Of certain corsairs who had come to these parts and Indies, and of what ensued from their evil intentions.
Translated by Lizabeth Paravisini-Gebert
In the year 1527, an English corsair, sailing under a discoverer’s flag, came to this city of Santo Domingo in a large ship after having explored the coast of Brazil on the Mainland, arriving near the mouth of the port; and it sent a boat with some of its people to ask for license to enter, saying it was carrying merchandise and wanted to trade, and at that instant the Alcaide Francisco de Tapia had a shot of gunpowder fired at the ship, which was sailing straight into the port. And as soon as the English saw this they sailed away and those on the boat turned back and returned to the ship. And the truth is that the Alcaide made a mistake in what he did, because if the ship had entered the port armed, it would not have been able to leave without the consent of this city and its fortress. So seeing the reception they had received, they retreated to the island of San Juan, and entering the Bay of San Germán they parlayed with the people of that town and asked for supplies, complaining about this city, saying that they had not come to do any harm but to trade with their moneys and merchandise if they had been well received; and they were given some supplies, which were paid for with marcasite tableware and other things, and they left on their return voyage to Europe, which it is believed they never reached since nothing else was heard about this ship.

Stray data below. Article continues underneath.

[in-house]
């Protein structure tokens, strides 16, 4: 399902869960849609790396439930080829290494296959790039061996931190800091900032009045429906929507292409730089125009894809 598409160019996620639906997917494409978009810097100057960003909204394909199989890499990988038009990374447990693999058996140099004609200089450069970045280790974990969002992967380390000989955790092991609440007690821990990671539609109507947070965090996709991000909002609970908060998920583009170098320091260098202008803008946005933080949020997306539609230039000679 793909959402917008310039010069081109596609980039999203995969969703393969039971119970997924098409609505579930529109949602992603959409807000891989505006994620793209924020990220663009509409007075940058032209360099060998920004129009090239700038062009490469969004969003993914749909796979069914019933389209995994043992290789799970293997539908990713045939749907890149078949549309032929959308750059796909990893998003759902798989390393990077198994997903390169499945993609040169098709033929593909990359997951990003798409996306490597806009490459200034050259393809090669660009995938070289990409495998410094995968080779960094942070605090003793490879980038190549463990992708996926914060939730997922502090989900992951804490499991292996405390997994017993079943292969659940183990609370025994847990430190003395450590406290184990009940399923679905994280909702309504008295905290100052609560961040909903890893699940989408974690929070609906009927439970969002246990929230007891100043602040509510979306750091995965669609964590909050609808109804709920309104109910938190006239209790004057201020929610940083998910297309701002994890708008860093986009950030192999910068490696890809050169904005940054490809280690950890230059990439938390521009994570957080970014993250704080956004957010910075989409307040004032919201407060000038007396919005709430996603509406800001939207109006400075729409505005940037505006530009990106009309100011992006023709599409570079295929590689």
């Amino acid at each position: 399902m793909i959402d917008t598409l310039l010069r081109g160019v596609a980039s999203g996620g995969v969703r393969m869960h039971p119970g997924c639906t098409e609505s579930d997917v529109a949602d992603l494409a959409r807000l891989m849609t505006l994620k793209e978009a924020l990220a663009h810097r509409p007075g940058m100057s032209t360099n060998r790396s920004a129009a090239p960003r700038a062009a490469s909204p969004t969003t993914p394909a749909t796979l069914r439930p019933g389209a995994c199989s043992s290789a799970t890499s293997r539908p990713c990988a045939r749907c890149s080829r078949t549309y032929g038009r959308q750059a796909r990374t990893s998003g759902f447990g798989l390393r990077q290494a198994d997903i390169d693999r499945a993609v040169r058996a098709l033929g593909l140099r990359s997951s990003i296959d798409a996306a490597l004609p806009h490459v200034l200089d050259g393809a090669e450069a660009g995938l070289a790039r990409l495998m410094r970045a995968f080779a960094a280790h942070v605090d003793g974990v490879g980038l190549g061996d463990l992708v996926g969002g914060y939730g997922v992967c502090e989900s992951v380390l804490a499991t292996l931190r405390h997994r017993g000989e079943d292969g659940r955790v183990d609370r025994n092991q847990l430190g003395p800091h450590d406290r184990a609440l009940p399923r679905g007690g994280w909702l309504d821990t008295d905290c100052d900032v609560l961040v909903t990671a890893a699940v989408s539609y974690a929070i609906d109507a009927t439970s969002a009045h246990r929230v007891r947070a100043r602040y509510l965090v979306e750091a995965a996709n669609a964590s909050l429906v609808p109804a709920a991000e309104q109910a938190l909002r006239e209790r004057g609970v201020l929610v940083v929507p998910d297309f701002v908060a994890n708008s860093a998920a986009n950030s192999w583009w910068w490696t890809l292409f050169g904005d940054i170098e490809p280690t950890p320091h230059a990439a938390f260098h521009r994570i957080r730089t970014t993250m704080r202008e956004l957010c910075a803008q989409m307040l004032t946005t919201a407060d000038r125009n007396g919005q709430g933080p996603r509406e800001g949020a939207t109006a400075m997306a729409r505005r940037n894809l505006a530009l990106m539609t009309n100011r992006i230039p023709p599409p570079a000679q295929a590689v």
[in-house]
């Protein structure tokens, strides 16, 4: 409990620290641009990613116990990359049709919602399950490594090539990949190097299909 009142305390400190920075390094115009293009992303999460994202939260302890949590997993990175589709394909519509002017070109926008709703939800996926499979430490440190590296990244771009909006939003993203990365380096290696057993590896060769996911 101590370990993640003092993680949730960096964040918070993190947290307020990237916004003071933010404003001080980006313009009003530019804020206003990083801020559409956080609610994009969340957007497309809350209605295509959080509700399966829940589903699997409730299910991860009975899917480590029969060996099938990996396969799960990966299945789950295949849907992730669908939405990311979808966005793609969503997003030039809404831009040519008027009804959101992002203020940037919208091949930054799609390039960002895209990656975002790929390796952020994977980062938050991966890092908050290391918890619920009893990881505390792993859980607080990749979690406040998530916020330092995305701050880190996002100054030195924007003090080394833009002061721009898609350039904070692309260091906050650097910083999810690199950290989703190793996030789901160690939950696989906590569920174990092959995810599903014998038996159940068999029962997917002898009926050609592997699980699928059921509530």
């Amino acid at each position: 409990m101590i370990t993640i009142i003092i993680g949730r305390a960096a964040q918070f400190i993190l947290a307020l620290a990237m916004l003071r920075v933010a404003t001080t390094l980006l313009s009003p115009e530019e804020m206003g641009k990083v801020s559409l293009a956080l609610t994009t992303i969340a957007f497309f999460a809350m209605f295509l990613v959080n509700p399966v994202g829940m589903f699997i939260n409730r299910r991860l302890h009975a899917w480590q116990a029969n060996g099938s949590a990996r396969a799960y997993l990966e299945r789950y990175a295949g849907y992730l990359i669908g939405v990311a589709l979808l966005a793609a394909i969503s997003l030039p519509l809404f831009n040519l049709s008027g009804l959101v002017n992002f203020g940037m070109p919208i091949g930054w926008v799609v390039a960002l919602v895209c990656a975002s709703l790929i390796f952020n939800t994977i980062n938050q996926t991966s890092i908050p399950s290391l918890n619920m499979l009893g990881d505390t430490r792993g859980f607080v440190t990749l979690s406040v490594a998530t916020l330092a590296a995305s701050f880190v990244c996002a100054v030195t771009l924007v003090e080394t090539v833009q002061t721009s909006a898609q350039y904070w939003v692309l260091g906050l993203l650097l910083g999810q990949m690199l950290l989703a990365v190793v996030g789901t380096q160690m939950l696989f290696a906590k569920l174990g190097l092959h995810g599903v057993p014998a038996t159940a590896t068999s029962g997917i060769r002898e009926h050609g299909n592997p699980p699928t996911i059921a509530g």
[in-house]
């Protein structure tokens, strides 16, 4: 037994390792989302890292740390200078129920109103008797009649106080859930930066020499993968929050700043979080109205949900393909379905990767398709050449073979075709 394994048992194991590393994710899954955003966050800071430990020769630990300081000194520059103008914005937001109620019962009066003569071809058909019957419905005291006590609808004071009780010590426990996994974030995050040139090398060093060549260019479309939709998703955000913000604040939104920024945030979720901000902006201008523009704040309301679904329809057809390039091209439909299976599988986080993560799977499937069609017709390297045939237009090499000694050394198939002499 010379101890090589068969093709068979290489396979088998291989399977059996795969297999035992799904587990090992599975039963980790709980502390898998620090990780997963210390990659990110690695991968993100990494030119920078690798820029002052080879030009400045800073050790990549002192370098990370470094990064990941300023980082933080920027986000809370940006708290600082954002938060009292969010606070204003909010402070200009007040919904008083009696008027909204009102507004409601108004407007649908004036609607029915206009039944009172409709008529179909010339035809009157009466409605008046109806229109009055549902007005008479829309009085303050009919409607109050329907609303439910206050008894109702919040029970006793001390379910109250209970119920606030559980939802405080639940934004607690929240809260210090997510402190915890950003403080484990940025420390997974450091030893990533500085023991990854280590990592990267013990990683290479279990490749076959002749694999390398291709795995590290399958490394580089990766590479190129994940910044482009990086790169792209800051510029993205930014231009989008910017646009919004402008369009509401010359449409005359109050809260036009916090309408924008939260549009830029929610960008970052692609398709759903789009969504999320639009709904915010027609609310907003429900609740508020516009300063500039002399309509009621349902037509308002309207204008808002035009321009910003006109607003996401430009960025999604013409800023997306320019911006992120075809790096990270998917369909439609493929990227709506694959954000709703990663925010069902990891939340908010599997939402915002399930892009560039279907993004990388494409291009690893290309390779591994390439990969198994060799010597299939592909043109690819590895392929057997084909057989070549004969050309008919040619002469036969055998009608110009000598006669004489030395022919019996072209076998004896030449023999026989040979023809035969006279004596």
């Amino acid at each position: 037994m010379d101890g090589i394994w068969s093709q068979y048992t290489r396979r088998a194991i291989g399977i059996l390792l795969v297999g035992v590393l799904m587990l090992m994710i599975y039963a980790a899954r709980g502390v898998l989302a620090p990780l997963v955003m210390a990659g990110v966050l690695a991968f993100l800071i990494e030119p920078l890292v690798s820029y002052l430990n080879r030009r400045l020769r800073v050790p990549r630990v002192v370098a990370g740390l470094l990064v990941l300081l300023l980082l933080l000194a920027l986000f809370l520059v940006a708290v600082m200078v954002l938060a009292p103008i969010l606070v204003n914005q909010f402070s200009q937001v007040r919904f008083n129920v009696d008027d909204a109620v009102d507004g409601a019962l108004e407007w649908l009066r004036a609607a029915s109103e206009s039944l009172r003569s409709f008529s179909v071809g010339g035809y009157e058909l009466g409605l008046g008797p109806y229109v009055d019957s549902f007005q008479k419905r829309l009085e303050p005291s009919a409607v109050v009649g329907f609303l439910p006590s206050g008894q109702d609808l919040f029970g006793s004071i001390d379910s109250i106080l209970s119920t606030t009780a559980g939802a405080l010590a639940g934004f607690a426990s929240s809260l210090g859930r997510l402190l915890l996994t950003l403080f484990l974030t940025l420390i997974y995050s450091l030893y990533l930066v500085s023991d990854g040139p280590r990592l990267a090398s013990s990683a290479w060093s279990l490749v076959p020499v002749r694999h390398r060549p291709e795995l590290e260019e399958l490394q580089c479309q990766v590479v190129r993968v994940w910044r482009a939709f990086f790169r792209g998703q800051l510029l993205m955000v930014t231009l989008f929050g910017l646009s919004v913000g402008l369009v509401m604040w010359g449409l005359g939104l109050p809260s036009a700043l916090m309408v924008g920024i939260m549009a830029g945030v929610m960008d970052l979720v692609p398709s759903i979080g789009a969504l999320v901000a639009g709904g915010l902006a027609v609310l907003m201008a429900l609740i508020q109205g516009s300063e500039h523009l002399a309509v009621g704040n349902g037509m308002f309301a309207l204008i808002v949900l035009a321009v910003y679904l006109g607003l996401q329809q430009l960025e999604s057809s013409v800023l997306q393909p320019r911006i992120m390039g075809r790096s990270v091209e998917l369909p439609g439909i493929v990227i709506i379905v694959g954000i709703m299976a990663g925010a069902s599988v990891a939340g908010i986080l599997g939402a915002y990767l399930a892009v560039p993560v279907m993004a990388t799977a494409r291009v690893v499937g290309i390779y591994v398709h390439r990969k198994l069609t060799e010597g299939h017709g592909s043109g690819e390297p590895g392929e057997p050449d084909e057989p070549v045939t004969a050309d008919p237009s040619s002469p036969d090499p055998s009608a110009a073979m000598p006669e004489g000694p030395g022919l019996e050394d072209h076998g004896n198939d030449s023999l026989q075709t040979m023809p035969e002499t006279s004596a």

Another French corsair, shortly thereafter or during the following year, sailing under the pretense of coming to trade in the Pearl Island, reached it guided by an evil Spaniard, native to the town of Cartaya, named Diego Ingenio, who guided the French as their pilot; but he wasn’t able to give them advice about the measures provided by his Imperial Majesty for the protection of His Indies, or of the gracious efforts of his enterprising Spanish and natives, and it went like this. An hidalgo living on that island, called Captain Pero Ortiz de Matienzo, and other hidalgos and neighbors of Nueva Cáliz, learned from another neighbor who was coming from Margarita Island in a canoe that he had been in conversation with this small armada, which consisted of a large ship and a simple Portuguese caravel that had been taken off the Brazilian coast, and a dispatch-boat; and upon being asked which ship it was the French said that it was the Zarco coming from Seville. But the Zarco had arrived eight or fifteen days previously, so the ones in the canoe could tell right away that this was false and that the ship was probably armed, and they were inviting the Spaniards to come on board and have a meal with them so they could apprehend them and have information about the lay of the land; but they did not accept but rather changed course very diligently and went to the city to bring news of this and place it under alert. And then on another day the corsair ship was seen at dawn parallel to the coast, its dinghies ready, ready to jump onto land with its people; but they were resisted courageously in such a way that they could not accomplish their purpose and they started to fire their lombards against the city, and the city to fire back at the enemy; and our people gave such a good account of themselves that they armed their brigs and boats, amounting to thirty or more, and with Carib Indians provided with that deadly herb they have here and some shots of gunpowder, they went to fight against the caravel, and although they had a lot of artillery and many rounds of tar, they put such pressure upon them than two of our men were killed from the caravel while the French lost thirteen men. And then the combat ceased for the moment, the enemy never ceasing to propose treaties, plotting to trick the Spaniards; but three or four Spaniards from Biscay that they had held against their will escaped, and they made it to land and brought word that the French were thieves and their plan was to take control of the island. That understood, those in the city agreed to sink the ship or die trying, and set sail very diligently in their brigs and dinghies and they took over the dispatch boat by force of arms, with its load of fifteen hundred ducados of clothing and with their first prisoners. All in all, thirty-five of the enemy’s men were killed or imprisoned. This done, the ship did not dare wait, and they followed it until they lost sight of it. It went to the island of San Juan and burned down the town of San Germán and from there it went to the islet of Mona to make repairs and there it let go of the Portuguese caravel, which sailed to this city of Santo Domingo and brought news of what has been told. And here they armed a ship and a caravel and went to look for the thieves and they fought against them for two days in a row and chased them for two continuous days and although it escaped because of the weather and the time of night, it is believed that it had been damaged and sunk at sea. In this way these corsairs were lost as will be any others like them who cross this way, and especially at present, since precautions have been set in a different way, with greater care and vigilance.